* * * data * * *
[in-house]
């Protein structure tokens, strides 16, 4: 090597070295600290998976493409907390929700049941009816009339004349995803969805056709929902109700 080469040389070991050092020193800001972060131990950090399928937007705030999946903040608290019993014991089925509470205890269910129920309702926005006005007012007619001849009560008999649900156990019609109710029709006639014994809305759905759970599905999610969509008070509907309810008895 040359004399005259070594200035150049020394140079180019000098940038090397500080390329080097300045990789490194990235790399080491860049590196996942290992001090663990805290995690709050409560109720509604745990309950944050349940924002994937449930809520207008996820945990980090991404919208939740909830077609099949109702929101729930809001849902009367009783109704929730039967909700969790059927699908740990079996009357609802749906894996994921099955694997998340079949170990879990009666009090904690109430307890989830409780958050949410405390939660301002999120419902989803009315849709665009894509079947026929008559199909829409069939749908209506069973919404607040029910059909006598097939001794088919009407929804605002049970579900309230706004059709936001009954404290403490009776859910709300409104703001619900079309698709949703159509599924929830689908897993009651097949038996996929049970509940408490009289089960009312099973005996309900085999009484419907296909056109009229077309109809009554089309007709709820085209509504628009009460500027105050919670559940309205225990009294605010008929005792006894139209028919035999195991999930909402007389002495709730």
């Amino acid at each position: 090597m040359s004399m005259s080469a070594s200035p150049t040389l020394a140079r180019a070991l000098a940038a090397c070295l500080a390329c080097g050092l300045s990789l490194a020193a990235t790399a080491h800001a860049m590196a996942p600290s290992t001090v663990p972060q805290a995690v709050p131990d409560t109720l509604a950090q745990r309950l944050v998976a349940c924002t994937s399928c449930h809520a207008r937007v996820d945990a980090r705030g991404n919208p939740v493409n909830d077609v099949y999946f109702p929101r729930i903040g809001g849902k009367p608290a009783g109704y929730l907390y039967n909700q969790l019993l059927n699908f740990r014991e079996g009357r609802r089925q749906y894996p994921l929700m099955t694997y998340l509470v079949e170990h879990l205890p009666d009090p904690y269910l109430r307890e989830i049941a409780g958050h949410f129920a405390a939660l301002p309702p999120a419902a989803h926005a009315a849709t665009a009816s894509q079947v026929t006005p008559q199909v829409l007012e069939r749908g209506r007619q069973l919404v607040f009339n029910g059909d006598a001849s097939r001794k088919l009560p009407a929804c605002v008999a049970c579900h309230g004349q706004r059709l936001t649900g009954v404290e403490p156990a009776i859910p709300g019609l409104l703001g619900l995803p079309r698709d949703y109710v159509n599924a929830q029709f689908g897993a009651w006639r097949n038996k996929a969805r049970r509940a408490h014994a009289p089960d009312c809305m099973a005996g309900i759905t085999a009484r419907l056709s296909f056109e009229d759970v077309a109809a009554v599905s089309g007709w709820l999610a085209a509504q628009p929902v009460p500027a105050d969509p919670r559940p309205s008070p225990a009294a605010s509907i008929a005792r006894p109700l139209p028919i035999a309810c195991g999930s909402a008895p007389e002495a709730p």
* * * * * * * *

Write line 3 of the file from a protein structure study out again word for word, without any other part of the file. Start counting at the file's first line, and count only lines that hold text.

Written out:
């Amino acid at each position: 090597m040359s004399m005259s080469a070594s200035p150049t040389l020394a140079r180019a070991l000098a940038a090397c070295l500080a390329c080097g050092l300045s990789l490194a020193a990235t790399a080491h800001a860049m590196a996942p600290s290992t001090v663990p972060q805290a995690v709050p131990d409560t109720l509604a950090q745990r309950l944050v998976a349940c924002t994937s399928c449930h809520a207008r937007v996820d945990a980090r705030g991404n919208p939740v493409n909830d077609v099949y999946f109702p929101r729930i903040g809001g849902k009367p608290a009783g109704y929730l907390y039967n909700q969790l019993l059927n699908f740990r014991e079996g009357r609802r089925q749906y894996p994921l929700m099955t694997y998340l509470v079949e170990h879990l205890p009666d009090p904690y269910l109430r307890e989830i049941a409780g958050h949410f129920a405390a939660l301002p309702p999120a419902a989803h926005a009315a849709t665009a009816s894509q079947v026929t006005p008559q199909v829409l007012e069939r749908g209506r007619q069973l919404v607040f009339n029910g059909d006598a001849s097939r001794k088919l009560p009407a929804c605002v008999a049970c579900h309230g004349q706004r059709l936001t649900g009954v404290e403490p156990a009776i859910p709300g019609l409104l703001g619900l995803p079309r698709d949703y109710v159509n599924a929830q029709f689908g897993a009651w006639r097949n038996k996929a969805r049970r509940a408490h014994a009289p089960d009312c809305m099973a005996g309900i759905t085999a009484r419907l056709s296909f056109e009229d759970v077309a109809a009554v599905s089309g007709w709820l999610a085209a509504q628009p929902v009460p500027a105050d969509p919670r559940p309205s008070p225990a009294a605010s509907i008929a005792r006894p109700l139209p028919i035999a309810c195991g999930s909402a008895p007389e002495a709730p």